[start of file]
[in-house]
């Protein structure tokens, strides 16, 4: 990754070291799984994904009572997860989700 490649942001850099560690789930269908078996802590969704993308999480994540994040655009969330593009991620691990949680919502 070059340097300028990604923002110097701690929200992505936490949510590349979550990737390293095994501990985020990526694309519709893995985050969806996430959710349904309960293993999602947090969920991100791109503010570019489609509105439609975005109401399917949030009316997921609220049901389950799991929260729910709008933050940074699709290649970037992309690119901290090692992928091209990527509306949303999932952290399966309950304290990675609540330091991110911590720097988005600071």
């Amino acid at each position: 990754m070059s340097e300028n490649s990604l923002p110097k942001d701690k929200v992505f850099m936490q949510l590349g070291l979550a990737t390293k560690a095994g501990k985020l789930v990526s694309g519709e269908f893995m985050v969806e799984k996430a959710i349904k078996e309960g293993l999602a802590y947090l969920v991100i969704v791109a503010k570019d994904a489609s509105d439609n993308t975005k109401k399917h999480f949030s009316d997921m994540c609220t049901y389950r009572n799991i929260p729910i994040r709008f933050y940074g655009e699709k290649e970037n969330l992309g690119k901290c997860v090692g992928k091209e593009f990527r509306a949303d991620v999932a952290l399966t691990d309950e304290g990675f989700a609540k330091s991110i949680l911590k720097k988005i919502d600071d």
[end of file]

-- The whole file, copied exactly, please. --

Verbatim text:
[in-house]
């Protein structure tokens, strides 16, 4: 990754070291799984994904009572997860989700 490649942001850099560690789930269908078996802590969704993308999480994540994040655009969330593009991620691990949680919502 070059340097300028990604923002110097701690929200992505936490949510590349979550990737390293095994501990985020990526694309519709893995985050969806996430959710349904309960293993999602947090969920991100791109503010570019489609509105439609975005109401399917949030009316997921609220049901389950799991929260729910709008933050940074699709290649970037992309690119901290090692992928091209990527509306949303999932952290399966309950304290990675609540330091991110911590720097988005600071």
């Amino acid at each position: 990754m070059s340097e300028n490649s990604l923002p110097k942001d701690k929200v992505f850099m936490q949510l590349g070291l979550a990737t390293k560690a095994g501990k985020l789930v990526s694309g519709e269908f893995m985050v969806e799984k996430a959710i349904k078996e309960g293993l999602a802590y947090l969920v991100i969704v791109a503010k570019d994904a489609s509105d439609n993308t975005k109401k399917h999480f949030s009316d997921m994540c609220t049901y389950r009572n799991i929260p729910i994040r709008f933050y940074g655009e699709k290649e970037n969330l992309g690119k901290c997860v090692g992928k091209e593009f990527r509306a949303d991620v999932a952290l399966t691990d309950e304290g990675f989700a609540k330091s991110i949680l911590k720097k988005i919502d600071d």